ABSTRACT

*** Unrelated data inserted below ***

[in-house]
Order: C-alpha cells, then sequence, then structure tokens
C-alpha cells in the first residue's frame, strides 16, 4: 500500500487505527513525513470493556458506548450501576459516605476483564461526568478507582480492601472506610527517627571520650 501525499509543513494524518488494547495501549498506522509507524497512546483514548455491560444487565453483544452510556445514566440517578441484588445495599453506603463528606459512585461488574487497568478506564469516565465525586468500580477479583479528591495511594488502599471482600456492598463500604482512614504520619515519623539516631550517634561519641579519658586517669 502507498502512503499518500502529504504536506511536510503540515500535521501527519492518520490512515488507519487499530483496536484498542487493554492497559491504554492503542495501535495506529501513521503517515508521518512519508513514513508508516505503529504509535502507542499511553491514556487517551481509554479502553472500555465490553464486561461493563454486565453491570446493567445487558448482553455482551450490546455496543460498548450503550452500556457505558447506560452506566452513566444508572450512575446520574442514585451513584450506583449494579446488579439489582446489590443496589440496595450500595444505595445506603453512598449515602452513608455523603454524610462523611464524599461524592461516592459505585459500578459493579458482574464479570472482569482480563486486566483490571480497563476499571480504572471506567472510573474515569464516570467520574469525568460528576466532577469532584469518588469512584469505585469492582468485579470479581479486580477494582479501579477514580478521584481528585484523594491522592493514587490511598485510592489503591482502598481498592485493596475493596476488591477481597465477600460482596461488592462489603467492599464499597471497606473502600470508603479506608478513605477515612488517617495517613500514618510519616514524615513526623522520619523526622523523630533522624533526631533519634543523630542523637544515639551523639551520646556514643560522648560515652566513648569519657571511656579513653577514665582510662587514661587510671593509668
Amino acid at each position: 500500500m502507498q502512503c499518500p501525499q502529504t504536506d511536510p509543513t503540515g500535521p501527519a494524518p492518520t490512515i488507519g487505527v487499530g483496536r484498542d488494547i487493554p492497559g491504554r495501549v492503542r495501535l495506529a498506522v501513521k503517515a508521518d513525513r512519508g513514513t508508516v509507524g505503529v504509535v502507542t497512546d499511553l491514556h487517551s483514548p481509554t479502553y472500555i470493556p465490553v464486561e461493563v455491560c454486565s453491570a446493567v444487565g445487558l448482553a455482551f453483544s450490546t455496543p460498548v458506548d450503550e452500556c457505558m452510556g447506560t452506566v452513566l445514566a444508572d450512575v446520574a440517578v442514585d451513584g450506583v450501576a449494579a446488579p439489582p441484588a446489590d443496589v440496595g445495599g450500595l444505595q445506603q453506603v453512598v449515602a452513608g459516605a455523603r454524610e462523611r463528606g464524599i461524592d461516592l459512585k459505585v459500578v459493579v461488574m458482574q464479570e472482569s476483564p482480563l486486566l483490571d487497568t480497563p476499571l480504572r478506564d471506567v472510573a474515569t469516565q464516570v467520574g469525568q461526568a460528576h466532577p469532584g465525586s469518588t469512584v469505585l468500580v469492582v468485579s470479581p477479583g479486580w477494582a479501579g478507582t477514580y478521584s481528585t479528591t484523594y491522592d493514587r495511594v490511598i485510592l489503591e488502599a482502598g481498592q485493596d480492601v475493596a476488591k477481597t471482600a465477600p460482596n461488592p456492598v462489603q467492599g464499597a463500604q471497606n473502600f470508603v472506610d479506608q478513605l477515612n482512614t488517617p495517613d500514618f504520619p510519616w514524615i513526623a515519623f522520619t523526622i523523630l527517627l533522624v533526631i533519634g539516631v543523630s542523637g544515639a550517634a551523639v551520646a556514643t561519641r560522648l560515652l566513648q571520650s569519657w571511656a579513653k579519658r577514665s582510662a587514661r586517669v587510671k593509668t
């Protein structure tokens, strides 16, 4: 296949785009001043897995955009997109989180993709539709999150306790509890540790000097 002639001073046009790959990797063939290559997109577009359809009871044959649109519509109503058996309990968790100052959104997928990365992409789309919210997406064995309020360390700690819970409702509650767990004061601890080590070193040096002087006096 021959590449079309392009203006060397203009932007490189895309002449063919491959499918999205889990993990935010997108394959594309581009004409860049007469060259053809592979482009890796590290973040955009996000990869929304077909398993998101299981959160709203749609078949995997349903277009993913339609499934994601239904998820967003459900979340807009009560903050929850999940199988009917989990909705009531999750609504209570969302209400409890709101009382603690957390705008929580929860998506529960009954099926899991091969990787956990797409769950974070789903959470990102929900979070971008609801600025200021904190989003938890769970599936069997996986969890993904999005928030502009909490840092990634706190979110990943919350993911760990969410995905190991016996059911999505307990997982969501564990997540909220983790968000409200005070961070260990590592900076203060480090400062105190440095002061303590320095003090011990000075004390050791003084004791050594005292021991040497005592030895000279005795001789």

Restoration/interpolation of missing traces plays a crucial role in the seismic data processing pipeline. Efficient restoration methods have been proposed based on sparse signal representation in a transform domain such as Fourier, wavelet, curvelet, and shearlet transforms. Most existing methods are based on transforms with a fixed basis. We considered an adaptive sparse transform for restoration of data with complex structures. In particular, we evaluated a data-driven tight-frame-based sparse regularization method for seismic data restoration. The main idea of the data-driven tight frame (TF) is to adaptively learn a set of framelet filters from the currently interpolated data, under which the data can be more sparsely represented; hence, the sparsity-promoting 1-norm (SPL1) minimization methods can produce better restoration results by using the learned filters. A split inexact Uzawa algorithm, which can be viewed as a generalization of the alternating direction of multiplier method (ADMM), was applied to solve the presented SPL1 model. Numerical tests were performed on synthetic and real seismic data for restoration of randomly missing traces over a regular data grid. Our experiments showed that our proposed method obtains the state-of-the-art restoration results in comparison with the traditional Fourier-based projection onto convex sets, the tight-frame-based method, and the recent shearlet regularization ADMM method.

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